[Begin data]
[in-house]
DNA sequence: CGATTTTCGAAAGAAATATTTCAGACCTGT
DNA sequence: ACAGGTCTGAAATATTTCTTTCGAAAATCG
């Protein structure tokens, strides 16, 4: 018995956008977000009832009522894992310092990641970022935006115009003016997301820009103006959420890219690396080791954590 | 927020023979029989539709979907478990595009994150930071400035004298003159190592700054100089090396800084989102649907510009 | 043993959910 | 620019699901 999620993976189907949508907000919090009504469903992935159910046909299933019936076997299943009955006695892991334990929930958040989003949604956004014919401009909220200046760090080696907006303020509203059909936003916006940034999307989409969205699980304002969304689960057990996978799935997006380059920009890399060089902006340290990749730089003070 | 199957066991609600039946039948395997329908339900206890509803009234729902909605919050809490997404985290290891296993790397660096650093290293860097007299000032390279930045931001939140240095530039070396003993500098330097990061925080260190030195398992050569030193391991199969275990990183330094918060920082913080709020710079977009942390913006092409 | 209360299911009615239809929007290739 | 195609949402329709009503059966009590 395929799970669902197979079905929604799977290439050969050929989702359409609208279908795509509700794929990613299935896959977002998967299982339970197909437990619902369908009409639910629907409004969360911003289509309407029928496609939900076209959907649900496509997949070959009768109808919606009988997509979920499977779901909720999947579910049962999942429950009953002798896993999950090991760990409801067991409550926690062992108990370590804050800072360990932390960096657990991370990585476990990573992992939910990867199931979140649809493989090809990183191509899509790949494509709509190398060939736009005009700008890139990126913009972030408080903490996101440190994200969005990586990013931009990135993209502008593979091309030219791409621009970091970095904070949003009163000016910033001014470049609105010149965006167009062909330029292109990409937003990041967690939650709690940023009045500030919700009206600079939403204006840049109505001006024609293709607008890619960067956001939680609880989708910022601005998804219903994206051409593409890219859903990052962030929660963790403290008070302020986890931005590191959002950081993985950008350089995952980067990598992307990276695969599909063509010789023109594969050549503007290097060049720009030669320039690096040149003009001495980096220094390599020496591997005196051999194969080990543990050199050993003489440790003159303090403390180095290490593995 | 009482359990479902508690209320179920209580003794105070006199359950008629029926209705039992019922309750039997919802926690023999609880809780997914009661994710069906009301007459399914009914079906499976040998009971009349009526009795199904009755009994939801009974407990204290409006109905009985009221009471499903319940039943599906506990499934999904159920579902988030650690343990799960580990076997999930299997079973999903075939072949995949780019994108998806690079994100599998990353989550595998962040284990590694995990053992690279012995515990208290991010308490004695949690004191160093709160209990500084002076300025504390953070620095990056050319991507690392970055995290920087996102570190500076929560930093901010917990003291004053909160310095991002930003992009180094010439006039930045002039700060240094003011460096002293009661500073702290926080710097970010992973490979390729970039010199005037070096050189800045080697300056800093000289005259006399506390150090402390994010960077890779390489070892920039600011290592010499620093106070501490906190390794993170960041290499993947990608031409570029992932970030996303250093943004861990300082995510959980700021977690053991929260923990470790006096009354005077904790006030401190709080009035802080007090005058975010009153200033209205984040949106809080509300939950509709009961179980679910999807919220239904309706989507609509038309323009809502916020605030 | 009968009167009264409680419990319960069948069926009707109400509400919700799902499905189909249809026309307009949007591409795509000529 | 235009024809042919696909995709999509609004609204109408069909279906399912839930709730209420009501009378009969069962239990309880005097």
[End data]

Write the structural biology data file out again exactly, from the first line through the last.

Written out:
[in-house]
DNA sequence: CGATTTTCGAAAGAAATATTTCAGACCTGT
DNA sequence: ACAGGTCTGAAATATTTCTTTCGAAAATCG
């Protein structure tokens, strides 16, 4: 018995956008977000009832009522894992310092990641970022935006115009003016997301820009103006959420890219690396080791954590 | 927020023979029989539709979907478990595009994150930071400035004298003159190592700054100089090396800084989102649907510009 | 043993959910 | 620019699901 999620993976189907949508907000919090009504469903992935159910046909299933019936076997299943009955006695892991334990929930958040989003949604956004014919401009909220200046760090080696907006303020509203059909936003916006940034999307989409969205699980304002969304689960057990996978799935997006380059920009890399060089902006340290990749730089003070 | 199957066991609600039946039948395997329908339900206890509803009234729902909605919050809490997404985290290891296993790397660096650093290293860097007299000032390279930045931001939140240095530039070396003993500098330097990061925080260190030195398992050569030193391991199969275990990183330094918060920082913080709020710079977009942390913006092409 | 209360299911009615239809929007290739 | 195609949402329709009503059966009590 395929799970669902197979079905929604799977290439050969050929989702359409609208279908795509509700794929990613299935896959977002998967299982339970197909437990619902369908009409639910629907409004969360911003289509309407029928496609939900076209959907649900496509997949070959009768109808919606009988997509979920499977779901909720999947579910049962999942429950009953002798896993999950090991760990409801067991409550926690062992108990370590804050800072360990932390960096657990991370990585476990990573992992939910990867199931979140649809493989090809990183191509899509790949494509709509190398060939736009005009700008890139990126913009972030408080903490996101440190994200969005990586990013931009990135993209502008593979091309030219791409621009970091970095904070949003009163000016910033001014470049609105010149965006167009062909330029292109990409937003990041967690939650709690940023009045500030919700009206600079939403204006840049109505001006024609293709607008890619960067956001939680609880989708910022601005998804219903994206051409593409890219859903990052962030929660963790403290008070302020986890931005590191959002950081993985950008350089995952980067990598992307990276695969599909063509010789023109594969050549503007290097060049720009030669320039690096040149003009001495980096220094390599020496591997005196051999194969080990543990050199050993003489440790003159303090403390180095290490593995 | 009482359990479902508690209320179920209580003794105070006199359950008629029926209705039992019922309750039997919802926690023999609880809780997914009661994710069906009301007459399914009914079906499976040998009971009349009526009795199904009755009994939801009974407990204290409006109905009985009221009471499903319940039943599906506990499934999904159920579902988030650690343990799960580990076997999930299997079973999903075939072949995949780019994108998806690079994100599998990353989550595998962040284990590694995990053992690279012995515990208290991010308490004695949690004191160093709160209990500084002076300025504390953070620095990056050319991507690392970055995290920087996102570190500076929560930093901010917990003291004053909160310095991002930003992009180094010439006039930045002039700060240094003011460096002293009661500073702290926080710097970010992973490979390729970039010199005037070096050189800045080697300056800093000289005259006399506390150090402390994010960077890779390489070892920039600011290592010499620093106070501490906190390794993170960041290499993947990608031409570029992932970030996303250093943004861990300082995510959980700021977690053991929260923990470790006096009354005077904790006030401190709080009035802080007090005058975010009153200033209205984040949106809080509300939950509709009961179980679910999807919220239904309706989507609509038309323009809502916020605030 | 009968009167009264409680419990319960069948069926009707109400509400919700799902499905189909249809026309307009949007591409795509000529 | 235009024809042919696909995709999509609004609204109408069909279906399912839930709730209420009501009378009969069962239990309880005097």